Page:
26. Schwartz K and Foltz C M 1957 Selenium as an integral part of factor 3 against dietary necrotic liver degeration. J. Am Chem. Soc. 79, 3292–3293.Google Scholar
  27. Stadtman T C 1974 Se biochemistry: Proteins containing Se are essential components of certain bacterial and mammalian enzyme systems. Science 183, 915–922.Google Scholar
  28. Tamura T and Stadtman T C 1996 A new selenoprotein from human lung adenocarcinoma cells: Purification, properties, and thioredoxin reductase activity. Proc. Natl. Acad. Sci. USA 93, 1006–1011.Google Scholar
  29. Terry N, Carlson C, Raab T K and Zayed A M 1992 Rates of selenium volatilization among crop species. J Environ Qual 21, 341–344.Google Scholar
  30. Terry N and Zayed A M 1994 Selenium volatilization by plants. In Selenium in Environment. Eds. Frankenberger W T Jr and Benson S. pp 343–367. Marcel Dekker, Inc, New York.Google Scholar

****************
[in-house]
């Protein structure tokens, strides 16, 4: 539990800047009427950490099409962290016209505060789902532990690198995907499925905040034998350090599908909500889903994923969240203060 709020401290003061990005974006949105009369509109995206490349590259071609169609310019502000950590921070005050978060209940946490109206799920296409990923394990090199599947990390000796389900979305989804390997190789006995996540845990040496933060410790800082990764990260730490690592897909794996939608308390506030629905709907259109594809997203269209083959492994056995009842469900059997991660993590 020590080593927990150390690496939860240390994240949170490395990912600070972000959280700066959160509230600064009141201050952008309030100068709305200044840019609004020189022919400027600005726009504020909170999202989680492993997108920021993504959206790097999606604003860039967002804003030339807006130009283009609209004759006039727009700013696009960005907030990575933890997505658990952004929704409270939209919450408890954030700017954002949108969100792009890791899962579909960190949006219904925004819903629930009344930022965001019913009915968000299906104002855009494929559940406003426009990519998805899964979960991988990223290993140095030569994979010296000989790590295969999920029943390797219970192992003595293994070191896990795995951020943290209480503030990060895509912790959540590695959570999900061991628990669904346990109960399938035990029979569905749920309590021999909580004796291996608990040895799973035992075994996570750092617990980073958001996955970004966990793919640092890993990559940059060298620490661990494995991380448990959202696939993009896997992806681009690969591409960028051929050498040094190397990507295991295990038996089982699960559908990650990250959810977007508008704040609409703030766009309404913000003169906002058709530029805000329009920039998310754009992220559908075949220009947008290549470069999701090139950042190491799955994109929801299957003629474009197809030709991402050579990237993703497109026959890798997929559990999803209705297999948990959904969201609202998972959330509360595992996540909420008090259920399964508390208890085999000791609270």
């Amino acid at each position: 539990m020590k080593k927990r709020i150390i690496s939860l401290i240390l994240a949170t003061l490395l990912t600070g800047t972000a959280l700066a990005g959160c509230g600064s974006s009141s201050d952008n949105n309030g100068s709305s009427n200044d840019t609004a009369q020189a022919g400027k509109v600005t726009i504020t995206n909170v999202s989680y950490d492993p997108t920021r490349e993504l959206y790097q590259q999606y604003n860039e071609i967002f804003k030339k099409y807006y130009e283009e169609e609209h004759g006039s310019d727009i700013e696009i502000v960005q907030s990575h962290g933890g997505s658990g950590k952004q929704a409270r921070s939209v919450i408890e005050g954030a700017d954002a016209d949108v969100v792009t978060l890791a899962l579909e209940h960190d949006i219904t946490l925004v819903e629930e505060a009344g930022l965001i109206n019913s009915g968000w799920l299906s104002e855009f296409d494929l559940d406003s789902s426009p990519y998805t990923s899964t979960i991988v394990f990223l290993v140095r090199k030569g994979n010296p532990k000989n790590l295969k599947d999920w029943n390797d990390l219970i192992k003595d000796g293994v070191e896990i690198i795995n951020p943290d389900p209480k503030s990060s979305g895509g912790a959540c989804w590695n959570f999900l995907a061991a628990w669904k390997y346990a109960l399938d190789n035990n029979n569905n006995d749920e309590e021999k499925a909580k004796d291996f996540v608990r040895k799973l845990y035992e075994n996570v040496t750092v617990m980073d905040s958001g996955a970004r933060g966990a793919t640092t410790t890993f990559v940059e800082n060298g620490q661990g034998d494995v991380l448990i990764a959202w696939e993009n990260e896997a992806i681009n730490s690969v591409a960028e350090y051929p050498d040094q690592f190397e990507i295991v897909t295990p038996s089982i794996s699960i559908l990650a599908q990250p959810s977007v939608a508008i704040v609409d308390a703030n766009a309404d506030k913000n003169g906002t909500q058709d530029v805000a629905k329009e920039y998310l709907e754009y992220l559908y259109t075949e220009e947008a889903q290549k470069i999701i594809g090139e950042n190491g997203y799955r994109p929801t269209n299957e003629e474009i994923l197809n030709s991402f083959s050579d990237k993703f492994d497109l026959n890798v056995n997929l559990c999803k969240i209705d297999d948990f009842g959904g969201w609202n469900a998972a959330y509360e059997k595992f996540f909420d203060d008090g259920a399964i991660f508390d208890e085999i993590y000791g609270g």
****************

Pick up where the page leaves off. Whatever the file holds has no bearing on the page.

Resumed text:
31. Thompson J E, Legge R I and Barber R F 1987 The role of free radicals in senescence and wounding. New Physiol. 105, 317–344.Google Scholar
  32. Thompson J E, Mayak S, Shimitsky m and Halevy A H. 1982. Acceleration of membrane senescence in cut carnation flowers by treatment with ethylene. Plant Physiol. 69, 859–863.Google Scholar
  33. Vangronsveld J, Weckx J, Kubaka-Zebalska M and Clijters H 1993 Heavy metal induction of ethylene production and stress enzymes: II Is ethylene involved in the signal transduction from stress perception to stress responses? In Cellular and Molecular Aspects of Plant Hormone Ethylene. Eds. Pech J C, Latché A and Balagué C. pp 240–246. Kluwer Academic Publishers, Dordrecht, The NetherlandsGoogle Scholar